Last weekend I had the most incredible experience. I was invited by a friend of mine to join him and 2 others to go see a Philadelphia Eagles game in Atlanta. He had won 4 all-expense-paid tickets to fly out of town, stay at the team hotel, have a huge dinner, go to the game, walk on the field, talk to the players and just all around have a great time for two days. It was phenomenal.
I got to meet players, I got to get my pictures with people I really have enjoyed seeing on TV. I got to go to an Atlanta Braves game too! It was a once-in-a-lifetime type of weekend.
But these weren't the highlights.
The greatest part of the weekend was what I learned about justice.
You see, we went to MLK's church and heard a sermon about how the justice system in the United States is broken. The minister talked about the life of Troy Davis - scheduled to be executed on Wednesday, September 21st 2011. As I write another appeal has failed. It was in some ways overwhelming to set among hundreds of people who look at the legal system and our justice system with such jadedness. It was eye-opening how much a product of my context I am.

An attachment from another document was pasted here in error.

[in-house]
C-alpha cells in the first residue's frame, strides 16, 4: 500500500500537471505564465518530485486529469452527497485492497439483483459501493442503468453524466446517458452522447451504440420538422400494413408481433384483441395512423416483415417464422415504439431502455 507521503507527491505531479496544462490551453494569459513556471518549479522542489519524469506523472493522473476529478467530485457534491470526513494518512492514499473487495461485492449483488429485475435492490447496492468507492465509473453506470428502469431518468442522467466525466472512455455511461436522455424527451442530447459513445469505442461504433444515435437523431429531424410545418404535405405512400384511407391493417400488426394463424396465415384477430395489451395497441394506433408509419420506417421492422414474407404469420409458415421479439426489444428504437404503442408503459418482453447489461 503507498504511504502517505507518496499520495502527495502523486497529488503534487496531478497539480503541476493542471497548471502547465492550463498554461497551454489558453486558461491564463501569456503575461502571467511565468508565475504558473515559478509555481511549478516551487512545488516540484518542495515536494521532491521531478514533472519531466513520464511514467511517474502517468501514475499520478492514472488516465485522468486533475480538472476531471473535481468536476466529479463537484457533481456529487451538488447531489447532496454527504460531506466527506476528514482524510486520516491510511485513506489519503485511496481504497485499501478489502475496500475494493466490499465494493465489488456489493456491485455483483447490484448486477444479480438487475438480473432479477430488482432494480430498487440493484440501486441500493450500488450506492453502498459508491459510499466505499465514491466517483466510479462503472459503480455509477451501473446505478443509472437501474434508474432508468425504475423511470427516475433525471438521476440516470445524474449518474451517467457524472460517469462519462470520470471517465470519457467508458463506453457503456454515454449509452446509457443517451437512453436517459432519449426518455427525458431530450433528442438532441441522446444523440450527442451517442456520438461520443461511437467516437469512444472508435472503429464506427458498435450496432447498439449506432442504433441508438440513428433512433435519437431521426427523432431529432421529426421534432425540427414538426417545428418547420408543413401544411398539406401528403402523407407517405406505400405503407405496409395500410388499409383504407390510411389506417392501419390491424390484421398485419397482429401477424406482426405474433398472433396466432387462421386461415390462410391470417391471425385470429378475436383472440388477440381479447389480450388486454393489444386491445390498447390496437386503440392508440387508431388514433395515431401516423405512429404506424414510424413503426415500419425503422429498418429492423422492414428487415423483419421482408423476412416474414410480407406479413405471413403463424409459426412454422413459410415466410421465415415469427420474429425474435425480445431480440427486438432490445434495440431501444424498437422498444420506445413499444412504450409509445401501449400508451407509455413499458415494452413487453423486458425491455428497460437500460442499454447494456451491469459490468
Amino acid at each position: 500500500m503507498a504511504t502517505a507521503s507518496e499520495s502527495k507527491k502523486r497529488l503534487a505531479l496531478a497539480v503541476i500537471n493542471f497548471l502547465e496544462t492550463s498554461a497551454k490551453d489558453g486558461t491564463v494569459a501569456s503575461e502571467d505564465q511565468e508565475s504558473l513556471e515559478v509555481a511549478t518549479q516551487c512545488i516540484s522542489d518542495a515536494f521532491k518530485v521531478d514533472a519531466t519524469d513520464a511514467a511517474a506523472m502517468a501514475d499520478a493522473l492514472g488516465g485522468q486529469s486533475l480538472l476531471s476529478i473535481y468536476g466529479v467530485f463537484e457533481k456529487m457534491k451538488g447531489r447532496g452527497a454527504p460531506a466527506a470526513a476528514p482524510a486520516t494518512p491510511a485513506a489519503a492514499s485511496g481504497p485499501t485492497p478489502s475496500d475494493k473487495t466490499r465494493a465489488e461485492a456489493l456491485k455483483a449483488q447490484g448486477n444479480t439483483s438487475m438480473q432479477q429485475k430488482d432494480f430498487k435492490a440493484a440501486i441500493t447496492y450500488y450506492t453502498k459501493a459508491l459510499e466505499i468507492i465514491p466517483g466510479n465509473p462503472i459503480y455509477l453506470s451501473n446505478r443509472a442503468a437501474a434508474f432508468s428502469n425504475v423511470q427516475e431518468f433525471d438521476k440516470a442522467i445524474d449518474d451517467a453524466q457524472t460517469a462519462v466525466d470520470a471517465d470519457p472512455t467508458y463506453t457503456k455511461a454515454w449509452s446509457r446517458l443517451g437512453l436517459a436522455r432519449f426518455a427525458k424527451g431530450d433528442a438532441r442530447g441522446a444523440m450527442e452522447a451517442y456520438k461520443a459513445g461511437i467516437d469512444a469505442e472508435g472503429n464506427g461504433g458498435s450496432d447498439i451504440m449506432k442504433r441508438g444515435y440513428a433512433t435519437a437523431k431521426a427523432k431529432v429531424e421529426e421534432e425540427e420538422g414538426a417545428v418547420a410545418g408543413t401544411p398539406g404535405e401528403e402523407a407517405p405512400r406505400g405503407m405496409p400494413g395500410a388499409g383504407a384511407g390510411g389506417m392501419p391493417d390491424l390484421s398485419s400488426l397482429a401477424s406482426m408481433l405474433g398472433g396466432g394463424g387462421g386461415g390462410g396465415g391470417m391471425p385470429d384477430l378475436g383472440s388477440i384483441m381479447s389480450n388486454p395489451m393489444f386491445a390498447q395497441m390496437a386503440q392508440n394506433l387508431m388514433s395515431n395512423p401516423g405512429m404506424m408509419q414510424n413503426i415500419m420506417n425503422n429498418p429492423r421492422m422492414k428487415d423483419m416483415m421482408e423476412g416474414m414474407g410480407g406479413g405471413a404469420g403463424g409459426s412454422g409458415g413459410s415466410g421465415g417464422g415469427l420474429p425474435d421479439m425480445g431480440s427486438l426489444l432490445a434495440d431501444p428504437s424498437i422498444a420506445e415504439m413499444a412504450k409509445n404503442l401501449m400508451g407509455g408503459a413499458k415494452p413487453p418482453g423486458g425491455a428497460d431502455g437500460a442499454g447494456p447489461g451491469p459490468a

As we walked along on the street we met people demonstrating against the execution. We asked them the history of the case and learned more about it. Walking away a man named Michael shook his head and said, "they gonna let him burn." And so we asked him what he thought and he echoed the same sense of disappointment in the justice system. It was his opinion that because he was black and because a policeman died they won't let him off.
Michael then went on to say how he is stigmatized because he was an ex-con. Listening to him, the whole situation seemed hopeless. It stirs something inside of you when you see a grown man realize that he will never get a fair chance because of the choices he has made in the past.
It gave our group a lot to talk about. At one point I asked them if they thought the highest expression of being human was to establish justice or give mercy. Imagine you knew that Troy was guilty . . . what would be the greatest act - to bring about justice? Or to show mercy? To execute and uphold the idea of law (which is extremely noble) or to pardon in hopes that his life could counteract what he did 20 years ago (equally as noble).
Is mercy naive?
Is justice another word for revenge?
It would be easy for me to argue for mercy, but how would I feel if the victim was my father?
It would be easy for me to argue for justice to be fulfilled, but what would I want if I was in that situation?
So many questions with no clear answers. It was a weekend that the death penalty came close to home. What would you want?